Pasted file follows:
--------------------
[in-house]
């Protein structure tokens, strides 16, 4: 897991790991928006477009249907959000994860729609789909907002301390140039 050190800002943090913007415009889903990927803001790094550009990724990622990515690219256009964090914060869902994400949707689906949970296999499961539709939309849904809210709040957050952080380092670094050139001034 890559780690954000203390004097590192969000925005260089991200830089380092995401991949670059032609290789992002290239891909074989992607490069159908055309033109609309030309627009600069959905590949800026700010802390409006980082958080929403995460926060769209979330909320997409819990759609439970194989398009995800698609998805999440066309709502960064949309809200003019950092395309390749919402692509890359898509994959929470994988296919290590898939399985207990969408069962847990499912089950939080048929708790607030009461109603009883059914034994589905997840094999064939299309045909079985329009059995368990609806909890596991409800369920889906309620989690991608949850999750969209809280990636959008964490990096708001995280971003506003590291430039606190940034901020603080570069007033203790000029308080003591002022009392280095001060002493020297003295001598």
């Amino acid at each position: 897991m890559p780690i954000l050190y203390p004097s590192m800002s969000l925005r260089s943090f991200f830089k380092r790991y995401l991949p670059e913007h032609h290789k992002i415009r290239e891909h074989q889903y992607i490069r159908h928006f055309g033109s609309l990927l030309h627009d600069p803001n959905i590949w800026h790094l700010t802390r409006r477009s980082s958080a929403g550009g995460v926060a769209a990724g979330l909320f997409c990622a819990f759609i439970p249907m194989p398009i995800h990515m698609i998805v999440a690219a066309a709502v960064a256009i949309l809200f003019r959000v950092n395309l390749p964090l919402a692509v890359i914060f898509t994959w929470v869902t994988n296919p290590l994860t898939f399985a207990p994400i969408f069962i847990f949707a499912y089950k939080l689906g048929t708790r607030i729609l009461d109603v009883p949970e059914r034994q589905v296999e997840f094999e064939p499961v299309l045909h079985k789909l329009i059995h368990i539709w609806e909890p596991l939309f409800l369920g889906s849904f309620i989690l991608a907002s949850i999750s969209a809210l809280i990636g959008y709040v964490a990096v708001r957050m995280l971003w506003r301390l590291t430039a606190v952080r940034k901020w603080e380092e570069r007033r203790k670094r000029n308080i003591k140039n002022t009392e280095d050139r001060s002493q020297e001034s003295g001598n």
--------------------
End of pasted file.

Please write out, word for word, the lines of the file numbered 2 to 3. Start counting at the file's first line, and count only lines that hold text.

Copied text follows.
């Protein structure tokens, strides 16, 4: 897991790991928006477009249907959000994860729609789909907002301390140039 050190800002943090913007415009889903990927803001790094550009990724990622990515690219256009964090914060869902994400949707689906949970296999499961539709939309849904809210709040957050952080380092670094050139001034 890559780690954000203390004097590192969000925005260089991200830089380092995401991949670059032609290789992002290239891909074989992607490069159908055309033109609309030309627009600069959905590949800026700010802390409006980082958080929403995460926060769209979330909320997409819990759609439970194989398009995800698609998805999440066309709502960064949309809200003019950092395309390749919402692509890359898509994959929470994988296919290590898939399985207990969408069962847990499912089950939080048929708790607030009461109603009883059914034994589905997840094999064939299309045909079985329009059995368990609806909890596991409800369920889906309620989690991608949850999750969209809280990636959008964490990096708001995280971003506003590291430039606190940034901020603080570069007033203790000029308080003591002022009392280095001060002493020297003295001598």
């Amino acid at each position: 897991m890559p780690i954000l050190y203390p004097s590192m800002s969000l925005r260089s943090f991200f830089k380092r790991y995401l991949p670059e913007h032609h290789k992002i415009r290239e891909h074989q889903y992607i490069r159908h928006f055309g033109s609309l990927l030309h627009d600069p803001n959905i590949w800026h790094l700010t802390r409006r477009s980082s958080a929403g550009g995460v926060a769209a990724g979330l909320f997409c990622a819990f759609i439970p249907m194989p398009i995800h990515m698609i998805v999440a690219a066309a709502v960064a256009i949309l809200f003019r959000v950092n395309l390749p964090l919402a692509v890359i914060f898509t994959w929470v869902t994988n296919p290590l994860t898939f399985a207990p994400i969408f069962i847990f949707a499912y089950k939080l689906g048929t708790r607030i729609l009461d109603v009883p949970e059914r034994q589905v296999e997840f094999e064939p499961v299309l045909h079985k789909l329009i059995h368990i539709w609806e909890p596991l939309f409800l369920g889906s849904f309620i989690l991608a907002s949850i999750s969209a809210l809280i990636g959008y709040v964490a990096v708001r957050m995280l971003w506003r301390l590291t430039a606190v952080r940034k901020w603080e380092e570069r007033r203790k670094r000029n308080i003591k140039n002022t009392e280095d050139r001060s002493q020297e001034s003295g001598n």